In 1926, construction was completed of the Franklin Avenue Bridge over Sacatela Creek (which had been transformed into an underground storm drain in 1916). The building of the bridge was promoted as an improvement necessary to aid pedestrian access to the then-also-proposed construction of East Hollywood High School (which as far as I know was never built). Construction of the expensive bridge was vigorously opposed by the LFIA, who suggested the bridge’s real purpose was to bring financial benefit to local property owners up in the hills and not material benefit for future high schoolers or the public at large. Nevertheless, construction of J.C. Wright’s open-spandrel arch bridge began in 1925 and the Gothic Revival style bridge, though understated, was a striking addition.
The Franklin Avenue Bridge was referred to both as the Los Feliz Bridge and by the name which it’s mostly-known today, the Shakespeare Bridge, at least as early as 1930 when the Los Angeles Times reported that Maxine Ungeheur (then twenty) and her sister Thelma Ungeheur (then nineteen) were dragged from their car driving over it on Christmas Eve and “ravaged” at gunpoint. In 1998, after concerns were raised over the bridge’s stability following damage sustained in the 1994 Northridge Earthquake, the Shakespeare Bridge was retrofitted and largely rebuilt. For an alternate history of the bridge, watch this episode of Bridges on Bridges.
In the 1920s, many of the hillier parts of Los Angeles witnessed the construction of public stairways and stair streets. While the claim is often made that the public stairs were built primarily to ease Angelenos’ access to the formerly considerable network of street cars, no trains ever passed through Franklin Hills. Yet there, perhaps more than in any other neighborhood, is the largest concentration of public stairways in the city. Informal names (as far as I know) include Cumberland Avenue Stairway, Udell Major Stairway, Clayton Avenue Stairway, and Scotland Stairway. Stairs with their own street signs (and thus I reckon official status) include Radio Walk and Prospect Walk — the “shotgun” style of the latter’s sign means that it was installed sometime between 1946 and 1962.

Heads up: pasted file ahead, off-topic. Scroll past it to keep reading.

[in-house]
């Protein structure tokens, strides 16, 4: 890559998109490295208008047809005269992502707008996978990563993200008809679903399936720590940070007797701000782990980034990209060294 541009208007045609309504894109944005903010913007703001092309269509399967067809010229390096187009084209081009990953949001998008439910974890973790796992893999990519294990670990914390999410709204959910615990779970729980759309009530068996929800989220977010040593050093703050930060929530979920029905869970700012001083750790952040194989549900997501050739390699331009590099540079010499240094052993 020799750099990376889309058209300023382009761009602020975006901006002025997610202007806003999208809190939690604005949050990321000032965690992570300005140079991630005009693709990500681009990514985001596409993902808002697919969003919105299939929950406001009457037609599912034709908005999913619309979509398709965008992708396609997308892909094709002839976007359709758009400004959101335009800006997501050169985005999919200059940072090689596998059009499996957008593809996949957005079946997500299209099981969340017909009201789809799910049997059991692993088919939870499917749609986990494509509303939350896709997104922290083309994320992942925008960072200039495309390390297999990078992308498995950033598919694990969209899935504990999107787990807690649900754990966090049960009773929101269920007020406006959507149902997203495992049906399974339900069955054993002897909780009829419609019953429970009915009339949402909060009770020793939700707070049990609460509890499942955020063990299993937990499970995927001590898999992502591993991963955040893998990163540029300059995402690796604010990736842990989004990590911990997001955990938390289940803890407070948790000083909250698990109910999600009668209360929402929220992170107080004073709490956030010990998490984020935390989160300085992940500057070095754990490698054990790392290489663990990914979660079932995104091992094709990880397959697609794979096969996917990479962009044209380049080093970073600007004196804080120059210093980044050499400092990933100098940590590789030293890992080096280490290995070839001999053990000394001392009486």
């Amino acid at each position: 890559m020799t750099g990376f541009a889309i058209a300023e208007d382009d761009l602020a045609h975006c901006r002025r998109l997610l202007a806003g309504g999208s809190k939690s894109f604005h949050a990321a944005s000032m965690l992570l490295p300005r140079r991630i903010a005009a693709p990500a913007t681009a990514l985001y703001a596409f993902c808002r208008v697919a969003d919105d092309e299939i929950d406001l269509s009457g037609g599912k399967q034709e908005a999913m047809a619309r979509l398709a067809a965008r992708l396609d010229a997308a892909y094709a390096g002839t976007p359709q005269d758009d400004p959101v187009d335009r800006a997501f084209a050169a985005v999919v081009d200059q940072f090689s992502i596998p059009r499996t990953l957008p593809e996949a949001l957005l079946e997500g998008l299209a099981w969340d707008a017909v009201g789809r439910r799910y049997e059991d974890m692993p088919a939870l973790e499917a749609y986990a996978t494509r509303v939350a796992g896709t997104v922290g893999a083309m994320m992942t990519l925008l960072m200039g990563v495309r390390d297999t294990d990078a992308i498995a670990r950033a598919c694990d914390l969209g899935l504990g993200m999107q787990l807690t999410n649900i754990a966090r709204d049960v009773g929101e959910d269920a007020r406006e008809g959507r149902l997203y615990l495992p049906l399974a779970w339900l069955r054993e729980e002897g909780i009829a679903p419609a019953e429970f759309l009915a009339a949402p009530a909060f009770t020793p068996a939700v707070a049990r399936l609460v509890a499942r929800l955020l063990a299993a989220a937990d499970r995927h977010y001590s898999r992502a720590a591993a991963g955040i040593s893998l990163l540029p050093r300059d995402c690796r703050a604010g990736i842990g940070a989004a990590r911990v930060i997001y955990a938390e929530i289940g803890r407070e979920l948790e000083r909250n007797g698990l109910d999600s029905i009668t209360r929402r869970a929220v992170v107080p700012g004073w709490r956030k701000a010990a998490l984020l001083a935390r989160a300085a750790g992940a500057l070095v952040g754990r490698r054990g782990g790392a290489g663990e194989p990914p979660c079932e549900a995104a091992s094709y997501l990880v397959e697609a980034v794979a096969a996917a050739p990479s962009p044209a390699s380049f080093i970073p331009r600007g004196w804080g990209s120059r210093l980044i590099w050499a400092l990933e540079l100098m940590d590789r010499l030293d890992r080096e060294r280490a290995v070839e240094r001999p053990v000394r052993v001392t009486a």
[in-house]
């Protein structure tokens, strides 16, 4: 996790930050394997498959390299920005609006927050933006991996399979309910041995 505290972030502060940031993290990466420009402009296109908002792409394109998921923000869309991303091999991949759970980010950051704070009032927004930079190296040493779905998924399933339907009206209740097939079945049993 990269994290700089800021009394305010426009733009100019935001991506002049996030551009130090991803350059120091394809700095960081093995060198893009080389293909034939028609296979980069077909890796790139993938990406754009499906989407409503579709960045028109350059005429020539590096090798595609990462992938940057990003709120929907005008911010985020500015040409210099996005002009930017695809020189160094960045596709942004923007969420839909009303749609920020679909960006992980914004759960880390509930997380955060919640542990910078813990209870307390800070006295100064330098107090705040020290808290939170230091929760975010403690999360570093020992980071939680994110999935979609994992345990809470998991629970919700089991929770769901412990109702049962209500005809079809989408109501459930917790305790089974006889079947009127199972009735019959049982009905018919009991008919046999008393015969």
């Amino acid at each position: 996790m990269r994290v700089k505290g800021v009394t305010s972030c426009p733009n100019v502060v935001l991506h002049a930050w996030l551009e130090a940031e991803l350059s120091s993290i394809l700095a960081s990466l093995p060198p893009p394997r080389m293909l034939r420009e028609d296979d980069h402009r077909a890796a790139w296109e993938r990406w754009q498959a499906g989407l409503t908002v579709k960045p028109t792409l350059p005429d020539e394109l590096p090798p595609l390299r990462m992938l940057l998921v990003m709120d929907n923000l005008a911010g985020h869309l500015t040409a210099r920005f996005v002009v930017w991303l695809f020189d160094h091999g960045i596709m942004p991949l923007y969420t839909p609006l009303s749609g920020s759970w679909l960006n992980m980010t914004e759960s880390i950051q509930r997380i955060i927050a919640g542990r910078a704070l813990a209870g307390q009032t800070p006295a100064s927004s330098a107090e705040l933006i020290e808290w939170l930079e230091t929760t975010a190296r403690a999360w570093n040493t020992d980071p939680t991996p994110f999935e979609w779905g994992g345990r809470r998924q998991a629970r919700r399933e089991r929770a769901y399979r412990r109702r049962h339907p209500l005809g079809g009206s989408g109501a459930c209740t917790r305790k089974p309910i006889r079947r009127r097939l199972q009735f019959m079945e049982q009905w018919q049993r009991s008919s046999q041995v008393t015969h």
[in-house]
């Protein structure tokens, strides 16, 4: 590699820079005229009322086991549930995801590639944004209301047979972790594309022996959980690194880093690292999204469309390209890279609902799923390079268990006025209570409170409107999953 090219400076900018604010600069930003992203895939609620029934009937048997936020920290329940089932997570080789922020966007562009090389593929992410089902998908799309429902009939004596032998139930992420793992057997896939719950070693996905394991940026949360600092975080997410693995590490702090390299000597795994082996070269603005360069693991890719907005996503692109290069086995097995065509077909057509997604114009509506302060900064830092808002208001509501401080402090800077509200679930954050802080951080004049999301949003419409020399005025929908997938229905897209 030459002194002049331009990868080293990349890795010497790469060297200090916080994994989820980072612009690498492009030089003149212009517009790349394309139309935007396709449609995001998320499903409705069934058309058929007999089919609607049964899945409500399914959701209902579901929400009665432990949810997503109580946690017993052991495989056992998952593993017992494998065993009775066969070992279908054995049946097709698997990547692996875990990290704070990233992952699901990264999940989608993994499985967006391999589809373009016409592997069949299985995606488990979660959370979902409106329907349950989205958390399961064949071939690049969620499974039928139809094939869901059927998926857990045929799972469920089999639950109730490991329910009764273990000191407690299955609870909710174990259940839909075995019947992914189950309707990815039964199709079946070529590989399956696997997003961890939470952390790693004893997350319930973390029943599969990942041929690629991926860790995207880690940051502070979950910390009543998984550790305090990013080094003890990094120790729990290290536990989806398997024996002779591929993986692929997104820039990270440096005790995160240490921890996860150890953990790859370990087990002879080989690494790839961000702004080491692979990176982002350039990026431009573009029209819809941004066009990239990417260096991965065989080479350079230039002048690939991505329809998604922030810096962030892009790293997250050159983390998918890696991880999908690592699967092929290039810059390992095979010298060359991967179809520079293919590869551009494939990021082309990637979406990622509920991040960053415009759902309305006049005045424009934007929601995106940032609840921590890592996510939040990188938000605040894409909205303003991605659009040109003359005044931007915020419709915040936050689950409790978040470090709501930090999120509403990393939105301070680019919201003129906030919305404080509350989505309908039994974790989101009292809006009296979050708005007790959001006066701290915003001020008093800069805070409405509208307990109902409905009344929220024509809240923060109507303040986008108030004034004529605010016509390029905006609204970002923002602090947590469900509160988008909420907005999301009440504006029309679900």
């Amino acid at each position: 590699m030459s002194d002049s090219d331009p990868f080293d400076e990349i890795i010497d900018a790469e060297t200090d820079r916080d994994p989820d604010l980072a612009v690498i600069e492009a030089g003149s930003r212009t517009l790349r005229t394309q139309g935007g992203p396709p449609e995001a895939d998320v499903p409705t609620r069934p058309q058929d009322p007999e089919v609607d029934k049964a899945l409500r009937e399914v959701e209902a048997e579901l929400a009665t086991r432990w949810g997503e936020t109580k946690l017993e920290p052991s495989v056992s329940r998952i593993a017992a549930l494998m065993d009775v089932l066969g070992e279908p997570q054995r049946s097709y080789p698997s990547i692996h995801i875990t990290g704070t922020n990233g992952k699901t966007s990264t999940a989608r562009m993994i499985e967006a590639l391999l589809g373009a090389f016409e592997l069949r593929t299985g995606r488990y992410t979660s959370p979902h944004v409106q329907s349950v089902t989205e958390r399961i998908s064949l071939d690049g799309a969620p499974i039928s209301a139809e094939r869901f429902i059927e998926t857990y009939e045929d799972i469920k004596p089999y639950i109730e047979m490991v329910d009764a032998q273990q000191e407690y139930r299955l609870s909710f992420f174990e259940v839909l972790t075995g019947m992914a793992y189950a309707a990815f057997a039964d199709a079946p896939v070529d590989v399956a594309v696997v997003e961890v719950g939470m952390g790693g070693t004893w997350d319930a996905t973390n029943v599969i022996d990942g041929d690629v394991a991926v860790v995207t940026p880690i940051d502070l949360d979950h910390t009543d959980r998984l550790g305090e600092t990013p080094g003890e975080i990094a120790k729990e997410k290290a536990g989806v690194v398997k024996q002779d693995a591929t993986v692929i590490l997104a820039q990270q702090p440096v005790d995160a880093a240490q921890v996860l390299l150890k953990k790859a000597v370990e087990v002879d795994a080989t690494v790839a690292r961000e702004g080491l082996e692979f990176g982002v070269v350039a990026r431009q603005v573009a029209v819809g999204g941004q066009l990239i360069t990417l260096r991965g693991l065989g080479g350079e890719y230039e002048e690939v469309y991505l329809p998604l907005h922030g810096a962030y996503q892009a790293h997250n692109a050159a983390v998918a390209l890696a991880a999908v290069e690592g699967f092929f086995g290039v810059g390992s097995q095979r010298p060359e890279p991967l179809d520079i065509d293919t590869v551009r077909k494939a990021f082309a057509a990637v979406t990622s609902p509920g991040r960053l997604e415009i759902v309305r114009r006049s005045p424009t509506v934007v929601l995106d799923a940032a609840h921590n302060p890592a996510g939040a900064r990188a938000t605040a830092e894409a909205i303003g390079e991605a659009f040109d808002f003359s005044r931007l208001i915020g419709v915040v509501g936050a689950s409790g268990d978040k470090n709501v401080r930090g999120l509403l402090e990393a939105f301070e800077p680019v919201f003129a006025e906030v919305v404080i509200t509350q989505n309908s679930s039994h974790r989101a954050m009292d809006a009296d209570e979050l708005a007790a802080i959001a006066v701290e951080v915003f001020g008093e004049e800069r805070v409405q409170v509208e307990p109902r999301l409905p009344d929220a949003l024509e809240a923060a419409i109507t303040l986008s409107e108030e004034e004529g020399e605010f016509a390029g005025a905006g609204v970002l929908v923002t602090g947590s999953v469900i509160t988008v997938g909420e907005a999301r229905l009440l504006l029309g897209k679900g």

Although the stairs were surely used by bus rather than train riders (making their way to any of several stops of the Los Angeles Motor Coach Company‘s 87 line) the truth might be too shocking for the car-dependent — that is that even in the decade when car ownership rates in Los Angeles surpassed those of all other cities, plenty of people opted to walk up and down stairs not for exercise but because it was the option that made the most sense.
Nowadays the neighborhood is served by Metro’s 175 line but it seems to me that around the 2000s all but the mobility scooter set seem to have discovered the joy of walking. Of course there have always been people who’ve walked but it was in the first decade of the new millennium that time people like Neil Hopper, Robert Inman, Dan Koeppel, and Charles Fleming began documenting and gaining attention for their curious habit of walking for pleasure — often up and down stairs.
Following their lead, a legion of public stairway enthusiasts/bloggers/exercisers have systematically and almost compulsively sought to follow in the footsteps of their heroes, counting with a trainspotters attention to the mundane, the number of stairs along the way. I myself have long been a fan of alleys, pedestrian walkways, and cuts — but despite my considerable time walking on stairways I still rarely encounter others. In Franklin Hills I followed a man up a stair street who, from the sound on the other side of the gate, was heading to a mid-day party. I also passed by a group of boys vaping weed.
THOMAS STARR KING MIDDLE SCHOOL